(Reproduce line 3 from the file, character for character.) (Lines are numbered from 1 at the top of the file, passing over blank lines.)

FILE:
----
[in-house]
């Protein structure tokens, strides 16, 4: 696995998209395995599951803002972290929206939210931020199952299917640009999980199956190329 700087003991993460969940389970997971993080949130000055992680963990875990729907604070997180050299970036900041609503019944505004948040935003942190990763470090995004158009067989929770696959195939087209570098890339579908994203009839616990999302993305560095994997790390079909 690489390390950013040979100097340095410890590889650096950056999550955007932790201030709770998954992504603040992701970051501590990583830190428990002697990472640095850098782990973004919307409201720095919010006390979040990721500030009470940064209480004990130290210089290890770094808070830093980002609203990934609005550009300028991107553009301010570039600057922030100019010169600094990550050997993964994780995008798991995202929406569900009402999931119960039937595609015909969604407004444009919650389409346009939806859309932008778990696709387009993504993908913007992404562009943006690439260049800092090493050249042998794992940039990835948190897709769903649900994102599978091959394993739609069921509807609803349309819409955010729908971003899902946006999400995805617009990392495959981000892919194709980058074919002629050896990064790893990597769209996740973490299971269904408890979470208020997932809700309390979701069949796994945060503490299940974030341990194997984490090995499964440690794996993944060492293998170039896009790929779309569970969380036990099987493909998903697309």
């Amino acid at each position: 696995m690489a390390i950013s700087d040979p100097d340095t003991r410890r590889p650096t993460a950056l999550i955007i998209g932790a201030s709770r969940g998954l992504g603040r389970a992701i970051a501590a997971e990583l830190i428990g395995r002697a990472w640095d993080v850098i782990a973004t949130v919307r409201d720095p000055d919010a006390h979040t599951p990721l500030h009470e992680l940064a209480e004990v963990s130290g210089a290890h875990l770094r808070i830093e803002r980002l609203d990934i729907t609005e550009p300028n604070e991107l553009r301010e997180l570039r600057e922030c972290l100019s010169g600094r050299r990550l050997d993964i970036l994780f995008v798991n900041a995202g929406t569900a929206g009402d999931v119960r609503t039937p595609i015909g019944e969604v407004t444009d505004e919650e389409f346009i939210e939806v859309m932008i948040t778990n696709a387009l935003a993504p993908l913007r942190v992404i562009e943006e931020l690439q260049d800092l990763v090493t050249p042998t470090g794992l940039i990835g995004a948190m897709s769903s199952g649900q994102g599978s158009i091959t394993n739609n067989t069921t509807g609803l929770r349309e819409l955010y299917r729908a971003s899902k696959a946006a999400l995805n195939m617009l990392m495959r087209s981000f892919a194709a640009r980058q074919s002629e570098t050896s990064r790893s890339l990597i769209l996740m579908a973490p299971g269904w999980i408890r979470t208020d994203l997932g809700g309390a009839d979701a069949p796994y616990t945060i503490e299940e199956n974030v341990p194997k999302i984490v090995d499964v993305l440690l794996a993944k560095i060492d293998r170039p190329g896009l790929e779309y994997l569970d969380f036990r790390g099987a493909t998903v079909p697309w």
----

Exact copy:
């Amino acid at each position: 696995m690489a390390i950013s700087d040979p100097d340095t003991r410890r590889p650096t993460a950056l999550i955007i998209g932790a201030s709770r969940g998954l992504g603040r389970a992701i970051a501590a997971e990583l830190i428990g395995r002697a990472w640095d993080v850098i782990a973004t949130v919307r409201d720095p000055d919010a006390h979040t599951p990721l500030h009470e992680l940064a209480e004990v963990s130290g210089a290890h875990l770094r808070i830093e803002r980002l609203d990934i729907t609005e550009p300028n604070e991107l553009r301010e997180l570039r600057e922030c972290l100019s010169g600094r050299r990550l050997d993964i970036l994780f995008v798991n900041a995202g929406t569900a929206g009402d999931v119960r609503t039937p595609i015909g019944e969604v407004t444009d505004e919650e389409f346009i939210e939806v859309m932008i948040t778990n696709a387009l935003a993504p993908l913007r942190v992404i562009e943006e931020l690439q260049d800092l990763v090493t050249p042998t470090g794992l940039i990835g995004a948190m897709s769903s199952g649900q994102g599978s158009i091959t394993n739609n067989t069921t509807g609803l929770r349309e819409l955010y299917r729908a971003s899902k696959a946006a999400l995805n195939m617009l990392m495959r087209s981000f892919a194709a640009r980058q074919s002629e570098t050896s990064r790893s890339l990597i769209l996740m579908a973490p299971g269904w999980i408890r979470t208020d994203l997932g809700g309390a009839d979701a069949p796994y616990t945060i503490e299940e199956n974030v341990p194997k999302i984490v090995d499964v993305l440690l794996a993944k560095i060492d293998r170039p190329g896009l790929e779309y994997l569970d969380f036990r790390g099987a493909t998903v079909p697309w």